I agree that destigmatization and protective services would be helpful—and, going further, that we could prize and nurture our functional autists, guiding them into roles valuing their ability to see and say what others cannot—and I agree we could stop researching genetic causes, but I don’t think we should stop investigating environmental factors. In 2009, Irva Hertz-Picciotto from UC Davis’s MIND Institute said, “Right now, about 10 to 20 times more research dollars are spent on studies of the genetic causes of autism than on environmental ones. We need to even out the funding.”(99)

The genetic theory—and especially its neurodiversity variant, which implies that autism is not just mostly but completely genetic—absolves corporations and the governments they control (at least 15 people have worked over their careers for both Monsanto and the federal government(100), a cross-industry, bipartisan dysfunction called the “revolving door”)(101), putting all the blame onto nature itself, continuing what Rachel Carson called “man’s war against nature.” And so NeuroTribes, lauded by the corporation-controlled media, was extremely successful.

The genetic theory seems to have sent autism research “in the wrong direction for decades,” as Silberman wrote about the psychogenic, parent-blaming theory; neurodiversity has the potential to send the discourse in an even more wrong direction. Its proponents, believing autism to be static instead of dynamic, want everyone to stop examining its negatives. This to me is like if someone ran into me by accident, hurting me, and then almost everyone kept saying to focus on the positives, while a few people worked on preventing future accidents and healing my injury.

In 2018, a California court ordered Bayer, the German pharmaceutical corporation that bought Monsanto that year, to pay $289 million in damages for glyphosate causing cancer in a school groundskeeper(102). In 2019, when Bayer lost two more cases and was facing tens of thousands of similar lawsuits, the New York Times ran an advertisement by Bayer that was simply a quotation from a government agency:

“EPA has found no risks to public health from the current registered uses of glyphosate.”—Andrew Wheeler, EPA administrator(103 )
In 2022, the 9th U.S. Circuit Court of Appeal’s panel of judges found that the EPA’s assessment of glyphosate on human health was erroneous because it ignored important studies, discounted expert advice, and used “inconsistent reasoning.”(104)

Bayer has said it will stop selling glyphosate to U.S. consumers beginning in 2023(105), Costco has stopped selling it, more than 25 countries have banned or restricted its use, and the World Health Organization has labeled it “probably carcinogenic to humans,” stating additionally that evidence was “strong” that it’s also genotoxic, but the U.S. government—which over decades has continually, at the request of Monsanto, raised the amount of glyphosate residues allowed in food(106)—still says it’s safe.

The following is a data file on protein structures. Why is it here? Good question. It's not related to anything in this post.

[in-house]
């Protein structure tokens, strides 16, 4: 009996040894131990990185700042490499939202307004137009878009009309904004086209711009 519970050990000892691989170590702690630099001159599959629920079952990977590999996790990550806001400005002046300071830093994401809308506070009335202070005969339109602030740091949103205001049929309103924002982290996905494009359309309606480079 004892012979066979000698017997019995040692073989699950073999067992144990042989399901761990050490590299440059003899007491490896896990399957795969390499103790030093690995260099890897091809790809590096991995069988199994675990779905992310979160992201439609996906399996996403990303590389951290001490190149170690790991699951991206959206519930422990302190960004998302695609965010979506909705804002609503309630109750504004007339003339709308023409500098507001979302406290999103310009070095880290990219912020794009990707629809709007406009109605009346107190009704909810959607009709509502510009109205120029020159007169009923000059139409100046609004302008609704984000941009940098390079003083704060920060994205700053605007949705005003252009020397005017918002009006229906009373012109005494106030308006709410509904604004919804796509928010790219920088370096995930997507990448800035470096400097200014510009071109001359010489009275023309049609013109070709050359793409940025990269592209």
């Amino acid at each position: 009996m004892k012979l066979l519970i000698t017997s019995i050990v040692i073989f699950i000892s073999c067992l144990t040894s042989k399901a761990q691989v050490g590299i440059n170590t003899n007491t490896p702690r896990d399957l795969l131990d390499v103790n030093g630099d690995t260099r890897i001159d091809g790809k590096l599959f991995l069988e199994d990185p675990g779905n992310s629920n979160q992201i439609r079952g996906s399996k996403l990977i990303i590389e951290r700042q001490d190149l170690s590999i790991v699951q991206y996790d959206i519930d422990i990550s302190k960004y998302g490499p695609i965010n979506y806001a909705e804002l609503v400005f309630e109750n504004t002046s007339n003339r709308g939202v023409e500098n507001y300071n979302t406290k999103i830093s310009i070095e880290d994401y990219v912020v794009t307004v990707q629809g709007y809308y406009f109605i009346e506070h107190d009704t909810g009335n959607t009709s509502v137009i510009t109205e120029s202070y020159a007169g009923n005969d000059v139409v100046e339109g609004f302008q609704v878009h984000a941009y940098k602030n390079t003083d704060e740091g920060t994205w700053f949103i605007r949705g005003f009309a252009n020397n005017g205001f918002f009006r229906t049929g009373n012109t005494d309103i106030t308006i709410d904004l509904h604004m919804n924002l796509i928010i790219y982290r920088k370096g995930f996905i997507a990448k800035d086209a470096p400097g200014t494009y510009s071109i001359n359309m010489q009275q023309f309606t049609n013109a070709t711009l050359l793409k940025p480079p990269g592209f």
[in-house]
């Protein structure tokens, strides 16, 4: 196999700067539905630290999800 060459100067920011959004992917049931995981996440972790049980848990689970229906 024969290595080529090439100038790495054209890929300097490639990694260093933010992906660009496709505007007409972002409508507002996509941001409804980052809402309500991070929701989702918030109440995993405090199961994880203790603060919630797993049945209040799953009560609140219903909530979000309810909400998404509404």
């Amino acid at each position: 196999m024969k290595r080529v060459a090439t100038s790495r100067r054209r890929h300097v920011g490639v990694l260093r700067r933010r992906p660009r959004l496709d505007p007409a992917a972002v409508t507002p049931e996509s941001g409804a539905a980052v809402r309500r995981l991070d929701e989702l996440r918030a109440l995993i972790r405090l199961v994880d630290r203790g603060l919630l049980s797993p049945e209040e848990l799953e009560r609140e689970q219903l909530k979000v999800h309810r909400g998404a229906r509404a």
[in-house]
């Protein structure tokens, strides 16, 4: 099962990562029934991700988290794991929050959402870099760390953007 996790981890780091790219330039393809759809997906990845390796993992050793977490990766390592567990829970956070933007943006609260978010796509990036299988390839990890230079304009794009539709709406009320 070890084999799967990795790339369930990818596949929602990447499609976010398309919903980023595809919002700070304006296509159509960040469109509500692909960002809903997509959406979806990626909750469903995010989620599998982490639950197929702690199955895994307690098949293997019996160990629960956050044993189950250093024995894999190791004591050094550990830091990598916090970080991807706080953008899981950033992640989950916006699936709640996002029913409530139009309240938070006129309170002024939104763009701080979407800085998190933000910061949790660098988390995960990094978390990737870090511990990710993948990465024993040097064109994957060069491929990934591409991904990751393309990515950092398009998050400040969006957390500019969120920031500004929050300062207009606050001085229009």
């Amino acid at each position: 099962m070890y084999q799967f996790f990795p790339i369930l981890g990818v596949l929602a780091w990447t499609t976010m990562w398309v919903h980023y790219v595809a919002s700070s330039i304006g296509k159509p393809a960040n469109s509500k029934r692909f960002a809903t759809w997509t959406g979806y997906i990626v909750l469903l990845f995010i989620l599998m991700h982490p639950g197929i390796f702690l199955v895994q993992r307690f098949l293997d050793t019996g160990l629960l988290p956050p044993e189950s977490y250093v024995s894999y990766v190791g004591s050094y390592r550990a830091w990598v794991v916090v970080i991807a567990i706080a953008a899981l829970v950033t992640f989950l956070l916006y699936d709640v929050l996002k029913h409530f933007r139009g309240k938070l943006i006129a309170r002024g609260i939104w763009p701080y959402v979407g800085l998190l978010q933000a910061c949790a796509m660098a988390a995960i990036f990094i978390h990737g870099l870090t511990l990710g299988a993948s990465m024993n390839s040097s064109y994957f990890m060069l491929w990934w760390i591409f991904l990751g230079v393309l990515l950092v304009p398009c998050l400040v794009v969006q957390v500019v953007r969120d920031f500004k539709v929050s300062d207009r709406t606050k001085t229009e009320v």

The direct and indirect influence of trillions of dollars from chemical and pharmaceutical corporations over the 20th century—in advertisements, lobbying, front groups, donations to Congress, secret and open public relations campaigns, harassing and spying on journalists(107), paying scientists to defend their products in mainstream media(108), ghostwriting articles and papers(109)—has generated a hidden, pervasive, anti-nature, pro-technology, pro-synthetic-chemical bias in mainstream culture.

In NeuroTribes, the bias comes through as a stiff, irrational, incoherent disdain toward investigating environmental toxins: To Silberman, the view that autism is “a historical aberration—a by-product of the toxic modern world” is an “insidious illusion” that has “contributed to an astonishing neglect of the needs of autistic adults and their families.” Late in his book, in one curious pair of sentences, he admits he doesn’t know what autism is, dismisses the effects of civilization, and states what autism is:

Whatever autism is, it is not a unique product of modern civilization. It is a strange gift from our deep past, passed down through millions of years of evolution.
But the earliest he goes in his 548-page book is the 18th century, suggesting that Henry Cavendish (1731–1810) was autistic. It’s as though Silberman were in a hospital, and he kept saying, “It’s like this everywhere,” without looking outside.


Around six million years ago, some apes began to move from forests to savannas and grasslands, gradually shifting their omnivorous diet from plant- to animal-based, evolving, in the invisible glow of Earth’s natural electromagnetic field of around 8 hertz, into the Homo genus by two-and-a-half million years ago. The dietary change continued through Homo habilis and Homo erectus, with an increasing focus on animal fats(110), and Homo sapiens appeared around 300,000 years ago, occupying every continent except Antarctica by 60,000 years ago at the latest. Our forebears from this time period still exist in many places, in around 5,000 groups, from the Paiwan in Taiwan to the Mazatec in Mexico to the Hadza in Tanzania. They are aborigines—our living ancestors.